Commentary Readers Respond Readers Respond

Readers write: Russian history, politics and science, work of art

Letters to the editor for the March 13, 2017 weekly magazine.

U.S. President Bill Clinton wipes away tears of laughter as he leans on Russian President Boris Yeltsin after a remark by Yeltsin during a joint press conference following their talks in Hyde Park, New York, on Oct. 23, 1995.
Reuters
|
Caption
  • Lynn Mather
    Monitor reader
  • Dr. Allan Hauer
    Monitor reader
  • Margaret Wylie
    Monitor reader

Russian history

Bravo to Fred Weir for detailing how the United States covertly influenced the reelection of Boris Yeltsin in 1996 in his Jan. 30 OneWeek article, “Why Russians have soured on US.” The irony is sharp in light of today’s hot issue of Russian interference in the US election, and the article is a potent reminder that abuse of power wears no single political party ID. Also, it reminds us that issues of political contention are complex beyond our imagining.

Lynn Mather

Philadelphia

Politics and science

The Monitor showed its well-known balance in covering the issue of climate control in the Feb. 13 Focus story, “For scientists, this time feels different.” There is, however, a deeper issue that underpins this story – the use of scientific methods in dealing with a broad range of national challenges. Demand for rigorous proof and documented validity is a way of life in the scientific world. A candidate stating that he uses “scientific thinking” might sound a bit pompous for general consumption, but there is a rough alternative that might work: “problem-solving.” Objective, non-ideological problem-solving might help stem the current temptation toward “fact-free” debate. Improving the dialogue between the traditional science community and the general public is one of the great imperatives of our time, and on this score, we scientists are currently woefully unprepared.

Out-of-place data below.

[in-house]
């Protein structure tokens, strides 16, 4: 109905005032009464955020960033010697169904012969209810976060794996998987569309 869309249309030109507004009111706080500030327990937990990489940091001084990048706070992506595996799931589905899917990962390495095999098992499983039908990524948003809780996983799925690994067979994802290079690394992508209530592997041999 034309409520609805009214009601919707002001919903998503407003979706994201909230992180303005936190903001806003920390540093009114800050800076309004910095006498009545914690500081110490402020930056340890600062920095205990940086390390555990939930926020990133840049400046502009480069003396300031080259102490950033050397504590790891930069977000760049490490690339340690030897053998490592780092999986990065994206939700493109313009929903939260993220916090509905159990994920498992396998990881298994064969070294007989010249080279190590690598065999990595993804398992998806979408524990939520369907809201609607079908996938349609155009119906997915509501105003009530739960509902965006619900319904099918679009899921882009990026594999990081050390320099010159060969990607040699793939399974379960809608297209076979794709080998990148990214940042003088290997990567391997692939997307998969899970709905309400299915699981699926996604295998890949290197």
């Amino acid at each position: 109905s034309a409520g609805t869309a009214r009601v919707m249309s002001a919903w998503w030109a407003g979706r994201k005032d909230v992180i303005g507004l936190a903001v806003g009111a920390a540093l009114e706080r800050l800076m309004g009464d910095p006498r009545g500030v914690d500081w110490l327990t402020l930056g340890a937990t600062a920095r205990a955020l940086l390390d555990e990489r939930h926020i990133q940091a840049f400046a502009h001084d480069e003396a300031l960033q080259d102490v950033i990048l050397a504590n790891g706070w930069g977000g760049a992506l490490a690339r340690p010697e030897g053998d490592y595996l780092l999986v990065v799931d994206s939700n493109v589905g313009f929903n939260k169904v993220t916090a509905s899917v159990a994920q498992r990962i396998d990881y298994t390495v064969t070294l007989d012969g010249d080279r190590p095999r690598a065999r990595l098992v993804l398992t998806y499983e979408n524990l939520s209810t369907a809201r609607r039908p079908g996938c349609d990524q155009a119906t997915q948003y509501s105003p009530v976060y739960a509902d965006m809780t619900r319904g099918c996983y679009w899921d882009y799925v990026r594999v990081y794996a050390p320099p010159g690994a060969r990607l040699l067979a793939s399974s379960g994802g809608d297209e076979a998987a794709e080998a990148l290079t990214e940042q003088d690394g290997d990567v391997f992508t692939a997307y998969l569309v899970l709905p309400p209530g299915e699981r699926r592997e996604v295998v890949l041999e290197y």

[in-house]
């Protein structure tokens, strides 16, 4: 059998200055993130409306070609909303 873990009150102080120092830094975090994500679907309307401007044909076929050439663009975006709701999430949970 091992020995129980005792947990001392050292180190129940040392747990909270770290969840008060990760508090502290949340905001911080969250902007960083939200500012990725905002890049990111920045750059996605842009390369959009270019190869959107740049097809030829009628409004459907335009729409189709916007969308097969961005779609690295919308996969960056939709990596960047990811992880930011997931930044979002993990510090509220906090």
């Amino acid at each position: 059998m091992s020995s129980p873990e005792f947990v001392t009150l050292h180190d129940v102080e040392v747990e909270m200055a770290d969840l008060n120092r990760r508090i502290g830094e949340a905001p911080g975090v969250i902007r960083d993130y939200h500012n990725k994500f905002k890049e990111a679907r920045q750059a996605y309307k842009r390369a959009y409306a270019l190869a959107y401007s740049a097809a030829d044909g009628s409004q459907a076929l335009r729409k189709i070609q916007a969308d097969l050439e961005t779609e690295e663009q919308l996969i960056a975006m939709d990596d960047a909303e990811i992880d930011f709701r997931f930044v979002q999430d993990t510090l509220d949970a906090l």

Dr. Allan Hauer

Corrales, N.M.

Work of art

Regarding Robert Klose’s Jan. 30 Home Forum essay, “How I stumbled upon a work of art in Greenland”: I always enjoy his pieces, but this one especially so. I did not notice the note at the bottom and simply turned the page and so was totally blown away to see the art he had written about. Fine art indeed! Thank you so very much.

Margaret Wylie

Eastampton, N.J.

of 5 free articles this month > Get unlimited free articles
You've read 5 of 5 free articles

Sign up for a one month free trial.

Get unlimited access to CSMonitor.com for one month.

( No credit card required. )

( Or, learn about our Subscription options )